Klinefelt, Hall-Rayford prevail in Eastpointe mayoral primary

By: Brian Wells | Roseville-Eastpointe Eastsider | Published August 18, 2023










EASTPOINTE — After the results of the August primary, Eastpointe voters will elect a new mayor in the general election this November.

Candidates Michael Klinefelt and Mary Hall-Rayford received the two largest vote totals and advanced to face each other in the Nov. 7 general election. The results eliminated Eastpointe’s current mayor, Monique Owens, who finished third, and Councilwoman Stacy Cobb-Muñiz, who finished fourth in the four-candidate primary.

“I’m happy to get through the primary,” Klinefelt said.

Klinefelt, 35, received 2,149 votes, which equaled 57.2% of the total votes cast. He has resided in Eastpointe for 30 years and previously served on the Eastpointe City Council from 2015 to 2019. Currently he is working as an assistant prosecuting attorney for Wayne County.

Hall-Rayford, 71, a retired educator and current Eastpointe Community Schools trustee, received 633 or 16.8% of the total votes.

Going forward, Klinefelt said he is going to be “stepping up” his campaigning for the general election in November.

“I’m only halfway there,” he said.

Klinefelt and Hall-Rayford are competing for one four-year term.

"I am ecstatic to have prevailed as one of the top vote-getters and looking forward to the general election," Hall-Rayford said in an email. "Mike and I are friends and I won't be upset if he wins, but I will be disappointed if I lose. Either of us winning is a win for the city and that's the most important aspect of this race."

Owens received 531 votes, which was 14.1% of the total, while Cobb-Muñiz, who was appointed to the City Council in January, received 446 votes — 11.9% of the total.

Owens did not return a request for comment. During the Aug. 15 City Council meeting, she thanked those who voted in the primary.

Owens, 39, who became the city’s first Black mayor four years ago, served on the Eastpointe City Council from 2017 until she was elected mayor. In March, she was arraigned on one charge of false pretenses $1,000 or more but less than $20,000, a five-year felony, after being accused by Macomb County Prosecutor Peter Lucido of fraudulently applying for a grant under the CARES Act in November 2020.

The charge is one of several controversies involving the mayor. In 2022, a complaint was filed against Owens by former Eastpointe Arts & Cultural Diversity Commission Chair Alysa Diebolt, who stated that Owens violated the city’s ethics ordinance by calling the city’s public safety director to be present at City Hall during an incident in February 2020. The complaint was dismissed, but the City Council voted 3-1 to censure Owens at an April 2022 meeting. The motion was introduced by Councilman Cardi Demonaco Jr., Diebolt’s husband.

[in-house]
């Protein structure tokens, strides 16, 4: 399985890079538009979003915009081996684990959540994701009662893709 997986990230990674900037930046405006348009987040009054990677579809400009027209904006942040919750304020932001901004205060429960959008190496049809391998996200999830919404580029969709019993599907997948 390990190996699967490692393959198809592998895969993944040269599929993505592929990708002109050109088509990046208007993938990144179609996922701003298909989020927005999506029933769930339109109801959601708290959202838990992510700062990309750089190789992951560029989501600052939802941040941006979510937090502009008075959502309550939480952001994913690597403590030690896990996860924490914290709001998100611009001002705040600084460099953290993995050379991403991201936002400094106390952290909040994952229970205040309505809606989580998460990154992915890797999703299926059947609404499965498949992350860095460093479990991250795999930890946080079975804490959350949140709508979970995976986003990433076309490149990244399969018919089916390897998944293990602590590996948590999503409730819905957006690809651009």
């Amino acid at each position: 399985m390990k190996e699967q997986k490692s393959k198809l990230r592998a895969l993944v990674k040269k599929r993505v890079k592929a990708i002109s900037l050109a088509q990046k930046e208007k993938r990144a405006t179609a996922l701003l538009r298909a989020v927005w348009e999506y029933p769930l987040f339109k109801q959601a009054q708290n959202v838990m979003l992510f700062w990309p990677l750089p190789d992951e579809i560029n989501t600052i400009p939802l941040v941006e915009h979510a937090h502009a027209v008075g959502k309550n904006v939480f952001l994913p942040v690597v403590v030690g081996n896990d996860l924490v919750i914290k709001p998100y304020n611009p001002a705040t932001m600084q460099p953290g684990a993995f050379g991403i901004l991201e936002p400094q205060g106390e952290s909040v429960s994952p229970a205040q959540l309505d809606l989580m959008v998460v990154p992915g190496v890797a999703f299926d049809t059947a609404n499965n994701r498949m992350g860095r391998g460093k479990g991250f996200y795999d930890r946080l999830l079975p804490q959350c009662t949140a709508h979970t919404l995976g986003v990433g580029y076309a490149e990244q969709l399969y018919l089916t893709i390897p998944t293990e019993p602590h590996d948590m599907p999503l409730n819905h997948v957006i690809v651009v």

Later, in June 2022, Owens filed a request for a personal protection order against Councilman Harvey Curley after she said he assaulted her during the opening ceremonies of the annual Cruisin’ Gratiot event. However, a Macomb County Circuit Court judge later denied the request.

In November 2022, after Owens attempted to prevent two Eastpointe residents, one being Hall-Rayford, from speaking about Curley during the public comment section of a September City Council meeting, the residents, along with two others, filed a lawsuit in U.S. District Court alleging that Owens had violated their First Amendment rights. In December, U.S. District Court Judge Terrence G. Berg issued an injunction that states that “members of the public may direct and/or express comment, criticism or praise to and regarding public officials.”

In 2019, Owens beat Klinefelt for the position of mayor of Eastpointe by a margin of 19 votes. At the time, both were serving on the Eastpointe City Council.

“I’m glad to see that voters have been paying attention, and I think it’s time that the city goes in a different direction,” Klinefelt said.

Cobb-Muñiz congratulated Klinefelt and Hall-Rayford. She also stated the importance of voting.

“Going forward, it is imperative that Eastpointers actively engage in the governmental process — in exercising their right to vote, showing up and participating in on-going conversation at Council meetings and calling for the transparency and accountability of their elected officials,” she said in an email.

Her term on City Council will end at the end of the year.

“I’ve been blessed to make an impact through my local community work, chairing the board of ethics, as a planning commissioner and even in my short seven months on City Council,” she said. “Our city administration and staff are by far some of the hardest-working and most dedicated individuals you will find working alongside elected officials.”

By the July deadline, six candidates filed to run for two four-year terms on the City Council Nov. 7. The candidates are Miranda Nicole Barconey, Vicky Coleman, Curley, Wanda Moody, Margaret Podsiadlik and Nicola Strong.